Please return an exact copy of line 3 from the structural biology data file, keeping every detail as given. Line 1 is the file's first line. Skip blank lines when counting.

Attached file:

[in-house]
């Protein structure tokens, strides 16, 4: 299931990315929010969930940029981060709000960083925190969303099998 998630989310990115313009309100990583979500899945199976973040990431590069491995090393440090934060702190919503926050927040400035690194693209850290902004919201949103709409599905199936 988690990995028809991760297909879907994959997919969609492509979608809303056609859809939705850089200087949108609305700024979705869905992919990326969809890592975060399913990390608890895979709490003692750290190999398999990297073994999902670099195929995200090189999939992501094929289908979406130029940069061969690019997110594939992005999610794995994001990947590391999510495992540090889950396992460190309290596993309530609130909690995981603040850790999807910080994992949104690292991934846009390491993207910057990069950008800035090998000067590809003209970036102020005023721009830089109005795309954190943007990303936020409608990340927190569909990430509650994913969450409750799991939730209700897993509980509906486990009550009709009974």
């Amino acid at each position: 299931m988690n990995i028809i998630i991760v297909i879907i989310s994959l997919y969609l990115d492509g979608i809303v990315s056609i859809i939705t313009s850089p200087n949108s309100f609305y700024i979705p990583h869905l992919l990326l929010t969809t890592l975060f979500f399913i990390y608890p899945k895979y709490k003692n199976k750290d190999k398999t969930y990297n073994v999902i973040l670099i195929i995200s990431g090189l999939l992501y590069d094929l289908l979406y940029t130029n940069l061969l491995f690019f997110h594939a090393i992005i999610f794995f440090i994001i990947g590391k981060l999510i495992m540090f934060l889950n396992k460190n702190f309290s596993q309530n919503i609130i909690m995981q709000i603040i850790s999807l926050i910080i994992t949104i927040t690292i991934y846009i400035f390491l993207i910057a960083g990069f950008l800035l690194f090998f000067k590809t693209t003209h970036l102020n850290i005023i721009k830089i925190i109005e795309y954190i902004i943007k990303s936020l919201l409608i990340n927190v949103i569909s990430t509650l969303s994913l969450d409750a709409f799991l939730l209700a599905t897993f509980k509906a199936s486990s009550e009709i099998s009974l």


């Amino acid at each position: 299931m988690n990995i028809i998630i991760v297909i879907i989310s994959l997919y969609l990115d492509g979608i809303v990315s056609i859809i939705t313009s850089p200087n949108s309100f609305y700024i979705p990583h869905l992919l990326l929010t969809t890592l975060f979500f399913i990390y608890p899945k895979y709490k003692n199976k750290d190999k398999t969930y990297n073994v999902i973040l670099i195929i995200s990431g090189l999939l992501y590069d094929l289908l979406y940029t130029n940069l061969l491995f690019f997110h594939a090393i992005i999610f794995f440090i994001i990947g590391k981060l999510i495992m540090f934060l889950n396992k460190n702190f309290s596993q309530n919503i609130i909690m995981q709000i603040i850790s999807l926050i910080i994992t949104i927040t690292i991934y846009i400035f390491l993207i910057a960083g990069f950008l800035l690194f090998f000067k590809t693209t003209h970036l102020n850290i005023i721009k830089i925190i109005e795309y954190i902004i943007k990303s936020l919201l409608i990340n927190v949103i569909s990430t509650l969303s994913l969450d409750a709409f799991l939730l209700a599905t897993f509980k509906a199936s486990s009550e009709i099998s009974l």